A recent study found that employees with disabilities often believe they don’t have the same opportunities for advancement within their company as do employees without disabilities.
Overall, employees with disabilities are less confident their skills will be used effectively or that their employer will trust them to use their own judgment when performing their job, according to a recent study on The State of Disability Employment Engagement by Mercer and Global Disability Inclusion.
It often depends on a manager whether an employee with a disability gets the same leadership development opportunities as any other employee. “Leaders … need to look for ways to give people with disabilities opportunities to be visible in front of a group,” said PwC Tax Director Rob Rusch. “If we live in world where an individual in a wheelchair is visible, then it starts to break down that perception” that someone in a wheelchair may not be capable of performing a certain job.
Here are three ways managers can provide leadership opportunities for employees with disabilities.
More companies are encouraging employees to self-identify that they have a disability, particularly if an employee has an invisible disability. People who disclose their disability are more engaged with the organization, their managers and their teams than those who have not disclosed, according to The State of Disability Employment Engagement.
“I’m very comfortable identifying my disability, but I don’t have much choice because it’s an external physical disability,” said Rusch, who has a neuromuscular disability and uses a power wheelchair. Although Rusch understands that an employee with an invisible disability might not be as eager to disclose because of concerns about how a manager or co-worker could react, he doesn’t regret being open about his disability. “It has opened resources and doors for me to lean into that identity,” he said.
Of the 45,078 PwC employees in 2020, 2.6 percent self-identified as having a disability, up from 1.6 percent of its 43,713 employees in 2018, according to the 2020 PwC Diversity & Inclusion Transparency Report. However, Senior Associate Nesa Mangal said, because PwC is relying on self-identification, the number of employees with disabilities is likely higher.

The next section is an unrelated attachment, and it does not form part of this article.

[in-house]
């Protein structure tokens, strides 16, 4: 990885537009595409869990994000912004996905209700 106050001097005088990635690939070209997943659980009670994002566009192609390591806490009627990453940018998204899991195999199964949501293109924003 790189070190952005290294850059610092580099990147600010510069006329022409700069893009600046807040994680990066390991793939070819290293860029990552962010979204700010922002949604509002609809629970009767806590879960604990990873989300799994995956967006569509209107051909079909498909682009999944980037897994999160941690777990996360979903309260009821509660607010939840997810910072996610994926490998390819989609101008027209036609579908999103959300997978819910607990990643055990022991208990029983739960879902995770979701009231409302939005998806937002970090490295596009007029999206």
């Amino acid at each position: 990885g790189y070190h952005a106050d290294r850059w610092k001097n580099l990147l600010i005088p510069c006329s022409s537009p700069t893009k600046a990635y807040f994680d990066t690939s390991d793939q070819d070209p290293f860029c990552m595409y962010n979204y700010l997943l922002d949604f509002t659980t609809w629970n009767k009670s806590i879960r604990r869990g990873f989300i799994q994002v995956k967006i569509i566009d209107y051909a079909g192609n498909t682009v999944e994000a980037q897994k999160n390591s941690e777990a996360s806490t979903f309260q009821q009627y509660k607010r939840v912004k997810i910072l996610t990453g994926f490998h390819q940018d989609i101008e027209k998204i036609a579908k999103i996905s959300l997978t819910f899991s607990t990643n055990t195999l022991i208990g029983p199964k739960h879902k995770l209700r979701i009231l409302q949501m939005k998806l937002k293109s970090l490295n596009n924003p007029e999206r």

At tech company Intel, 1.4 percent of the 110,600 employees self-identified as having a disability in 2020, said Dawn Jones, chief diversity and inclusion officer and vice president of social impact. Intel’s goal is to increase the percentage of employees who self-identify as having a disability to 10 percent of the workforce by 2030, Jones noted. “This is an important goal for us as we work toward an inclusive and psychologically safe environment where employees are empowered to bring their whole self to work and succeed,” she said.
Address Inaccurate Perceptions
“Because of first impressions, people with disabilities probably don’t always get the benefit of doubt that [other people] get, especially if their disability is visible,” said Paula Jenkins, a project manager and executive chef at The Galley Dining Hall in Charleston, S.C. Jenkins manages 120 employees, and about 92 percent have a disability. The Galley contracts with Palmetto Goodwill in North Charleston for employment services and makes it a priority to hire individuals who have a disability.
To help her staffers overcome assumptions about their colleagues’ abilities, Jenkins will pair two employees to complete a task—not so one can “teach” the other, but so each can see what the other is capable of doing. “The parts of the job are intertwined,” Jenkins said. “You do your part; they do their part.” This typically demonstrates to staff that each team member has the skills and talent required to do the job, she said.
Jenkins learned this lesson years ago when she was paired with a colleague who had one arm. Their job was to move 40-pound boxes from one office to another. “At first I wondered, ‘Why did they partner me with someone with one arm?’ ” she admitted. Her co-worker sensed Jenkins’ hesitation and told her how he needed her to help—by making sure the boxes were lined up after they were moved and returning the cart to him so he could pull the boxes to the other office. “After that, there were no more questions about whether this individual was qualified to do the job,” she said.